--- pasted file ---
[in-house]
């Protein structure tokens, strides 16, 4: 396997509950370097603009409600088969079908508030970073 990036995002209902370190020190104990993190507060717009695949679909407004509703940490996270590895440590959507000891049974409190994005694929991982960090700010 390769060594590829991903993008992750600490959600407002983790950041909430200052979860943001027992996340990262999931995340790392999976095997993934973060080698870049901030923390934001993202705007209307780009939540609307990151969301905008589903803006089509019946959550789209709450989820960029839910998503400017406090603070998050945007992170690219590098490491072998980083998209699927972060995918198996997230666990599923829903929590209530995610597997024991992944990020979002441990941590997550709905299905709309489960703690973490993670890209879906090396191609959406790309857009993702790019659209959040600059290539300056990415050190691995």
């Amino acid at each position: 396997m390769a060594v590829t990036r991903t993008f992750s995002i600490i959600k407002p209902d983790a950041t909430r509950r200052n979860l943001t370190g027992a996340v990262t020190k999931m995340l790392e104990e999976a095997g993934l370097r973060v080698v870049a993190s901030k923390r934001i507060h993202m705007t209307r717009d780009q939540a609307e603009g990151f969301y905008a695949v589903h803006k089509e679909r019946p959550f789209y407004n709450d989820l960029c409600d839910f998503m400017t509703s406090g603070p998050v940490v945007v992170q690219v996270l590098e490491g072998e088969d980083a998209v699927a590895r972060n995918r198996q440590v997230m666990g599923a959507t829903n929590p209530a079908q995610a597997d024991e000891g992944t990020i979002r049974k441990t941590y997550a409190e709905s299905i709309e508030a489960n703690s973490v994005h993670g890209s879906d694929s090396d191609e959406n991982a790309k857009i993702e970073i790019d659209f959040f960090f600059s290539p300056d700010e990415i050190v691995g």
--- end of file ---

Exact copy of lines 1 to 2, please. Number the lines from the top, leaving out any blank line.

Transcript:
[in-house]
């Protein structure tokens, strides 16, 4: 396997509950370097603009409600088969079908508030970073 990036995002209902370190020190104990993190507060717009695949679909407004509703940490996270590895440590959507000891049974409190994005694929991982960090700010 390769060594590829991903993008992750600490959600407002983790950041909430200052979860943001027992996340990262999931995340790392999976095997993934973060080698870049901030923390934001993202705007209307780009939540609307990151969301905008589903803006089509019946959550789209709450989820960029839910998503400017406090603070998050945007992170690219590098490491072998980083998209699927972060995918198996997230666990599923829903929590209530995610597997024991992944990020979002441990941590997550709905299905709309489960703690973490993670890209879906090396191609959406790309857009993702790019659209959040600059290539300056990415050190691995």